After his studies at Trinity College, Cambridge and Gray'sInn, London, Bacon did not take up a post at a university, but insteadtried to start a political career. Although his efforts were notcrowned with success during the era of Queen Elizabeth, under James Ihe rose to the highest political office, Lord Chancellor. Bacon'sinternational fame and influence spread during his last years, when hewas able to focus his energies exclusively on his philosophical work,and even more so after his death, when English scientists of the Boylecircle (Invisible College) took up his idea of a cooperativeresearch institution in their plans and preparations for establishingthe Royal Society.

Essay on scientific discoveries of 20th century


Scientific Discoveries of the 19th Century - WriteWork

In its simplest form what takes place here is the indication to one individual byanother of an object which is of moment in their co-operative activity. This gesturebecomes symbolic when it arouses in the individuals the attitudes which reaction to theobjects involves, together, generally, with some imagery of the result of that action. Itbecomes communication when the individual indicating the object takes also the attitude ofthe individual to whom he is indicating it plus that of his response, while the individualto whom the object is indicated takes the attitude of him who is indicating it. We callthis taking of one anothers' attitudes consciousness of what we are doing and of what theother is doing, and we incorrectly apply the term "knowledge" to this. Themechanism and import of this social procedure will be discussed later. What I wish topoint out at present is that this process in itself does not involve discovery, any morethan does that of perception. When doubt and discrepancies arise in the process ofcommunication, as they continually do arise, the necessity of establishing agreementbetween the symbols mutually used, and that which they symbolize and the results of theconduct they imply, calls for a one to one correspondence between the symbols and thosethings and characters symbolized in the experiences of the different individuals, and thisgives rise to the theory of knowledge as an agreement between the state of mind and thatwhich is known. Such a determination of mutual agreement in co-operative conduct is indeedessential not only to this conduct but to what is called "thinking" in theindividual, but it is not a discovery of that which needs to he known. It is at most apart of the technique by which the discovery is made. When the discrepancy arises, we mustdiscover what the import of the symbols is, and here real knowledge takes place. We findout what the other person is referring to-in common parlance, what he means but theprocess can go on without discrepancies. The other indicates to us what is there, and ourso-called consciousness of this

Scientific Discoveries of the 19th Century

It is true that all acquirement of information, in so far as it is more than a mereparrot-like facility in repeating what is read or heard, is a reflective process in whicha problematic situation is met with discovery, though the hypotheses and their tests arethose of others. Our own hypotheses and tests have to do largely with the competence ofthe sources upon which we draw. Admitting, however, all the criticism that the layman canbring to his education, this world of knowledge is evidently of quite a differentcharacter from the world that is there, the world that is seen and felt, whose reality isthe touchstone of our discoveries and inventions, and very different from the discoveriesand inventions themselves, which are the knowledge par excellence of research science.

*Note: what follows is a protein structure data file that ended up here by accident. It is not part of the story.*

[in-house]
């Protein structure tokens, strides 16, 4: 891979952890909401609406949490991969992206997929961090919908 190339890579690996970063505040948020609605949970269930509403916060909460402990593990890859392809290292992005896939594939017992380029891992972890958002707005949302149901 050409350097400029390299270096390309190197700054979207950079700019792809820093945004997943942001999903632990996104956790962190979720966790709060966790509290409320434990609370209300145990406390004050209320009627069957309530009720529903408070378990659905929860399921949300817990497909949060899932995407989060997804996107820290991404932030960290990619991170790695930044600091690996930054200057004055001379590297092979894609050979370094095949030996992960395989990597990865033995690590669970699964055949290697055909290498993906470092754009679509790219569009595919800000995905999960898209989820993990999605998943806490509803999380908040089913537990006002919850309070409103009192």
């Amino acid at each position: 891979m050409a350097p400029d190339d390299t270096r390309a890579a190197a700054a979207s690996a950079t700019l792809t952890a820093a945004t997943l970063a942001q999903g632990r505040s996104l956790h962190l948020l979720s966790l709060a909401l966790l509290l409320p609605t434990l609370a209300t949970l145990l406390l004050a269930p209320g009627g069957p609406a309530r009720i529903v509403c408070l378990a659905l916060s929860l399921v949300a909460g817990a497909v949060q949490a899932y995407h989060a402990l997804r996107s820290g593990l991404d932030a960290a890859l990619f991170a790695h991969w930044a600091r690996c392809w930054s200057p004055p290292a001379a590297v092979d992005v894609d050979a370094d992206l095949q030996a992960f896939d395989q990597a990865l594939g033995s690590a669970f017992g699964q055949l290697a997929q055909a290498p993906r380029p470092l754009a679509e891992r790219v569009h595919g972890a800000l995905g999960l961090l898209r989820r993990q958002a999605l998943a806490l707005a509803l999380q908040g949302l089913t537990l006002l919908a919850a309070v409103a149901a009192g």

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In 1593 Bacon fell out favor with the queen on account of hisrefusal to comply with her request for funds from Parliament. Althoughhe did not vote against granting three subsidies to the government, hedemanded that these should be paid over a period six, rather thanthree, years. This led Sir Robert Cecil and Sir Walter Raleigh to argueagainst him in Parliament. Bacon's patron, the Earl of Essex, forwhom he had already served as a close political advisor and informer,was not able to mollify the queen's anger over the subsidies; andall Essex's attempts to secure a high post for Bacon(attorney-general or solicitor-general) came to nothing. Nevertheless,the queen valued Bacon's competence as a man of law. He wasinvolved in the treason trial of Roderigo Lopez and later on in theproceedings against the Earl of Essex. In his contribution to theGesta Grayorum (the traditional Christmas revels held inGray's Inn) of 1594–5, Bacon had emphasized the necessity ofscientific improvement and progress. Since he failed to secure forhimself a position in the government, he considered thepossibility of giving up politics and concentrating on naturalphilosophy. It is no wonder, then, that Bacon engaged in many scholarlyand literary pursuits in the 1590s. His letters of advice to the Earlof Rutland and to the Earl of Essex should be mentioned in thiscontext. The advice given to Essex is of particular importance becauseBacon recommended that he should behave in a careful and intelligentmanner in public, above all abstaining from aspiring to militarycommands. Bacon also worked in this phase of his career for thereform of English law. In 1597 his first book was published, theseminal version of his Essays, which contained only ten pieces(Klein 2004b). His financial situation was still insecure; but hisplan to marry the rich widow Lady Hatton failed because she wassuccessfully courted by Sir Edward Coke. In 1598 Bacon was unable tosell his reversion of the Star Chamber clerkship, so that he wasimprisoned for a short time on account of his debts. His parliamentaryactivities in 1597–98, mainly involving committee work, wereimpressive; but when the Earl of Essex in 1599 took command of theattempt to pacify the Irish rebels, Bacon's hopes sank. Essex didnot solve the Irish question, returned to court and fell from grace, asBacon had anticipated he would. He therefore lost a valuable patron andspokesman for his projects. Bacon tried to reconcile the queen andEssex; but when the earl rebelled against the crown in 1601, he coulddo nothing to help him. The queen ordered Bacon to participate in thetreason trial against Essex. In 1601 Bacon sat in Elizabeth'slast parliament, playing an extremely active role.